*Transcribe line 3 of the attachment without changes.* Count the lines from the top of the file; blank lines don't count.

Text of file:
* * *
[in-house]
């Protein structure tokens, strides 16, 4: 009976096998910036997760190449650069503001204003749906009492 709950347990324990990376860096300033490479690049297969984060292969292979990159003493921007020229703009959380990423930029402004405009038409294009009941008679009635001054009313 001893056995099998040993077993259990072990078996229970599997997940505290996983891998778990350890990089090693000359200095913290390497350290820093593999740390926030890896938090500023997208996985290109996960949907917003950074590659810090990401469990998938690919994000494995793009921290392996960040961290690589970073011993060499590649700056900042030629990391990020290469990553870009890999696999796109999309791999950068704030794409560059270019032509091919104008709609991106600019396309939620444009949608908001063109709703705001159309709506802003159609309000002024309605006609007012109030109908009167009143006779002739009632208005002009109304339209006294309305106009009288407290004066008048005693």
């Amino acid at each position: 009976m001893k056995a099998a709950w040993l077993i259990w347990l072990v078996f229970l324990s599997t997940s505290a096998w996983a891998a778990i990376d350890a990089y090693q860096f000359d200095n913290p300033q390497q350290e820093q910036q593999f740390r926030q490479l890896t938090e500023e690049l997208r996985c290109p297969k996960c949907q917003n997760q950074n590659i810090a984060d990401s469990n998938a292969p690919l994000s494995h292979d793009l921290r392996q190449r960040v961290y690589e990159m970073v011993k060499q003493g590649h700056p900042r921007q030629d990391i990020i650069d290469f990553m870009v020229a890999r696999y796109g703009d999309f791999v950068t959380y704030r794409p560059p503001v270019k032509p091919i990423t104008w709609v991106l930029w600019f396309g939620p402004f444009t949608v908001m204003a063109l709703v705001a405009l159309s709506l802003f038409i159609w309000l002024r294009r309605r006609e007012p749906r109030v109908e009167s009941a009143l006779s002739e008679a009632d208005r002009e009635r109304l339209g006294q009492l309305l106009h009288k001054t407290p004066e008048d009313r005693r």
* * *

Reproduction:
């Amino acid at each position: 009976m001893k056995a099998a709950w040993l077993i259990w347990l072990v078996f229970l324990s599997t997940s505290a096998w996983a891998a778990i990376d350890a990089y090693q860096f000359d200095n913290p300033q390497q350290e820093q910036q593999f740390r926030q490479l890896t938090e500023e690049l997208r996985c290109p297969k996960c949907q917003n997760q950074n590659i810090a984060d990401s469990n998938a292969p690919l994000s494995h292979d793009l921290r392996q190449r960040v961290y690589e990159m970073v011993k060499q003493g590649h700056p900042r921007q030629d990391i990020i650069d290469f990553m870009v020229a890999r696999y796109g703009d999309f791999v950068t959380y704030r794409p560059p503001v270019k032509p091919i990423t104008w709609v991106l930029w600019f396309g939620p402004f444009t949608v908001m204003a063109l709703v705001a405009l159309s709506l802003f038409i159609w309000l002024r294009r309605r006609e007012p749906r109030v109908e009167s009941a009143l006779s002739e008679a009632d208005r002009e009635r109304l339209g006294q009492l309305l106009h009288k001054t407290p004066e008048d009313r005693r």